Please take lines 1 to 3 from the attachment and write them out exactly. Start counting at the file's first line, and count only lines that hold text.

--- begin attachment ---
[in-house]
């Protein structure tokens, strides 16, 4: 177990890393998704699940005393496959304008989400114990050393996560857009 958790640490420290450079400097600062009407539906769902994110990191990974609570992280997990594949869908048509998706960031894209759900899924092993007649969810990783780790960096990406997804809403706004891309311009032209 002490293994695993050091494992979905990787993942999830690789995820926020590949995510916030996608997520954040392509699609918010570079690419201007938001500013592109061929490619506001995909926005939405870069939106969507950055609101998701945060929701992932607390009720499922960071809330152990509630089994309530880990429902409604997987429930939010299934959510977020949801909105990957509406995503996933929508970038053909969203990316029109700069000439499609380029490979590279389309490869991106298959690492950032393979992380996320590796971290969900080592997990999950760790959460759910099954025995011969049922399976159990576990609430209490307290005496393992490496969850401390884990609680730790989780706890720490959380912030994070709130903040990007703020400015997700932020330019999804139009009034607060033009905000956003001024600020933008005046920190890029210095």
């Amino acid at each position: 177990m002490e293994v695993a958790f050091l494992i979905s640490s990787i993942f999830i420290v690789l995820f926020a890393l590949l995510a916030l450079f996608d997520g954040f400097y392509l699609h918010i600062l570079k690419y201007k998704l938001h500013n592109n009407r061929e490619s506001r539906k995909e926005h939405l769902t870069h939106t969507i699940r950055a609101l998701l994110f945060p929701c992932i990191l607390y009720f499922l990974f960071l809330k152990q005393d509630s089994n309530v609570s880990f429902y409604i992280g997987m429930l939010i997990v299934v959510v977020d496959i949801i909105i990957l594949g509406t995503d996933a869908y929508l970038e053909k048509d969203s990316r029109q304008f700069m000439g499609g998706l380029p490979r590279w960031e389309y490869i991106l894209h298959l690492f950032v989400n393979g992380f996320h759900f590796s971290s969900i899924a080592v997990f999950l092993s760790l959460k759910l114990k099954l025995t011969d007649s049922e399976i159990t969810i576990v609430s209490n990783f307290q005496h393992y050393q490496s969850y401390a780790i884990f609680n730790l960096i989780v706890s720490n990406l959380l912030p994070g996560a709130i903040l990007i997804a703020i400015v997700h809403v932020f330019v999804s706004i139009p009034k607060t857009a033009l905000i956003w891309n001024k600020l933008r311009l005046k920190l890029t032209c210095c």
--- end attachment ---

[in-house]
């Protein structure tokens, strides 16, 4: 177990890393998704699940005393496959304008989400114990050393996560857009 958790640490420290450079400097600062009407539906769902994110990191990974609570992280997990594949869908048509998706960031894209759900899924092993007649969810990783780790960096990406997804809403706004891309311009032209 002490293994695993050091494992979905990787993942999830690789995820926020590949995510916030996608997520954040392509699609918010570079690419201007938001500013592109061929490619506001995909926005939405870069939106969507950055609101998701945060929701992932607390009720499922960071809330152990509630089994309530880990429902409604997987429930939010299934959510977020949801909105990957509406995503996933929508970038053909969203990316029109700069000439499609380029490979590279389309490869991106298959690492950032393979992380996320590796971290969900080592997990999950760790959460759910099954025995011969049922399976159990576990609430209490307290005496393992490496969850401390884990609680730790989780706890720490959380912030994070709130903040990007703020400015997700932020330019999804139009009034607060033009905000956003001024600020933008005046920190890029210095």
């Amino acid at each position: 177990m002490e293994v695993a958790f050091l494992i979905s640490s990787i993942f999830i420290v690789l995820f926020a890393l590949l995510a916030l450079f996608d997520g954040f400097y392509l699609h918010i600062l570079k690419y201007k998704l938001h500013n592109n009407r061929e490619s506001r539906k995909e926005h939405l769902t870069h939106t969507i699940r950055a609101l998701l994110f945060p929701c992932i990191l607390y009720f499922l990974f960071l809330k152990q005393d509630s089994n309530v609570s880990f429902y409604i992280g997987m429930l939010i997990v299934v959510v977020d496959i949801i909105i990957l594949g509406t995503d996933a869908y929508l970038e053909k048509d969203s990316r029109q304008f700069m000439g499609g998706l380029p490979r590279w960031e389309y490869i991106l894209h298959l690492f950032v989400n393979g992380f996320h759900f590796s971290s969900i899924a080592v997990f999950l092993s760790l959460k759910l114990k099954l025995t011969d007649s049922e399976i159990t969810i576990v609430s209490n990783f307290q005496h393992y050393q490496s969850y401390a780790i884990f609680n730790l960096i989780v706890s720490n990406l959380l912030p994070g996560a709130i903040l990007i997804a703020i400015v997700h809403v932020f330019v999804s706004i139009p009034k607060t857009a033009l905000i956003w891309n001024k600020l933008r311009l005046k920190l890029t032209c210095c």